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[uh-sij-oo-uh s] /əˈsɪdʒ u əs/
constant; unremitting:
assiduous reading.
constant in application or effort; working diligently at a task; persevering; industrious; attentive:
an assiduous student.
Origin of assiduous
1530-40; < Latin assiduus, equivalent to assid(ēre) to sit near, beside, dwell close to (see assess) + -uus deverbal adj. suffix; see -ous
Related forms
assiduously, adverb
assiduousness, noun
unassiduous, adjective
unassiduously, adverb
unassiduousness, noun
1. continuous, tireless, persistent. 2. studious, diligent, sedulous.
1, 2. inconstant, lazy. Unabridged
Based on the Random House Dictionary, © Random House, Inc. 2018.
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Examples from the Web for assiduous
Contemporary Examples
Historical Examples
  • Madame Raquin was singularly touched at the assiduous care they took of her.

    Therese Raquin Emile Zola
  • I think Samoval is becoming too attentive and too assiduous.

    The Snare Rafael Sabatini
  • She was as pleasant as her husband, and I paid her an assiduous court.

    The Memoires of Casanova, Complete Jacques Casanova de Seingalt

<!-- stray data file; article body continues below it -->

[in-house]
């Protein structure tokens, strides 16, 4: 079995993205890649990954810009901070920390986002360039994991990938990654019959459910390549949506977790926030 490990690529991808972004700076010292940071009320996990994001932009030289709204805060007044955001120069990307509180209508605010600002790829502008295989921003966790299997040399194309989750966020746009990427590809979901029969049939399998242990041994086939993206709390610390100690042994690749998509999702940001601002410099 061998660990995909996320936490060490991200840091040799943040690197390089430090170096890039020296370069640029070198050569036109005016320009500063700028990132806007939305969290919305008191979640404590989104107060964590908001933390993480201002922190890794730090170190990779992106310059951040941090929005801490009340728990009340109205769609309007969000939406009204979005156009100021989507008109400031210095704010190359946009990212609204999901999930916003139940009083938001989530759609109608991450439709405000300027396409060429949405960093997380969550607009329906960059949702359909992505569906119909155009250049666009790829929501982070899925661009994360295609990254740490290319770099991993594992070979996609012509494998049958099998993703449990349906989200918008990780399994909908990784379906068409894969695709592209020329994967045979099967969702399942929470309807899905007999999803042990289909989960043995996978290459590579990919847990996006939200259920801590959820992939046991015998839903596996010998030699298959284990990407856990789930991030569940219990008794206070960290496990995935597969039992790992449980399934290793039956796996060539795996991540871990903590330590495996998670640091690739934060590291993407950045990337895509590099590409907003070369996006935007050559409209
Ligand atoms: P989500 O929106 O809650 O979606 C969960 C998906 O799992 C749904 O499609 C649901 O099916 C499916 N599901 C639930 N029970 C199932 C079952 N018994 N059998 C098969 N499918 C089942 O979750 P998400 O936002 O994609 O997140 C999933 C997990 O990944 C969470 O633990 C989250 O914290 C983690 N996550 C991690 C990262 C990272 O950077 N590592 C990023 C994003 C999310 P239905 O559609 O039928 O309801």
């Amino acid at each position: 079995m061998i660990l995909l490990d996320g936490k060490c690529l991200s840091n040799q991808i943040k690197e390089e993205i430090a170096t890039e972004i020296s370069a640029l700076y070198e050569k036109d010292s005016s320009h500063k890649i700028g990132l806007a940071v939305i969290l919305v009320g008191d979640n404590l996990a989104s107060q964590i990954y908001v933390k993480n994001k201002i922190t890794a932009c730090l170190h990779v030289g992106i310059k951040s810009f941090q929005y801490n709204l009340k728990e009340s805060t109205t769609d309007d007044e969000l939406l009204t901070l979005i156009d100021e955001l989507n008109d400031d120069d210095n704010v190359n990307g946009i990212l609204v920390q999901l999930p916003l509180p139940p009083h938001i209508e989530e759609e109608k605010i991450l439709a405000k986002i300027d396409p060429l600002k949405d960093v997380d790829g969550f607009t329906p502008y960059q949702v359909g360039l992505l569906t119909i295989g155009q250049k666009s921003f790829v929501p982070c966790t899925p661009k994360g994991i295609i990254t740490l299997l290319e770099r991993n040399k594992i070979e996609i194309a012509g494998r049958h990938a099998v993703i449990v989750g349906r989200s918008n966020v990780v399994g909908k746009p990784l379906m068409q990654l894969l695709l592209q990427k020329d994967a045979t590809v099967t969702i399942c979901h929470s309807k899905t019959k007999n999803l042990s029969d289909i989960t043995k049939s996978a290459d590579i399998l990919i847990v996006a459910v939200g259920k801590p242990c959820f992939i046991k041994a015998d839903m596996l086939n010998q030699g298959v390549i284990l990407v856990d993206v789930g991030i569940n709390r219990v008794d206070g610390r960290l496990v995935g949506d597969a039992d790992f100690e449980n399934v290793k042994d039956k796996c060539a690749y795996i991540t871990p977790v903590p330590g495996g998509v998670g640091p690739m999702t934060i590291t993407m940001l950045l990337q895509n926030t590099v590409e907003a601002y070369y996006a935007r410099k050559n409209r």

• Bellon was an assiduous hackney writer and translator of the day.

  • William Pyncheon had also a slave who was "assiduous in hangeing."

  • Given these things, the rest is merely a question of long and assiduous practice.

    The Wonder J. D. Beresford
British Dictionary definitions for assiduous


hard-working; persevering: an assiduous researcher
undertaken with perseverance and care: assiduous editing
Derived Forms
assiduously, adverb
assiduousness, noun
Word Origin
C16: from Latin assiduus sitting down to (something), from assidēre to sit beside, from sedēre to sit
Collins English Dictionary - Complete & Unabridged 2012 Digital Edition
© William Collins Sons & Co. Ltd. 1979, 1986 © HarperCollins
Publishers 1998, 2000, 2003, 2005, 2006, 2007, 2009, 2012
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Word Origin and History for assiduous

1530s, from Latin assiduus "attending; continually present, incessant; busy; constant," from assidere "to sit down to," thus "constantly occupied" at one's work; from ad "to" (see ad-) + sedere "to sit" (see sedentary). The word acquired a taint of "servility" in 18c. Related: Assiduously; assiduousness.

Online Etymology Dictionary, © 2010 Douglas Harper
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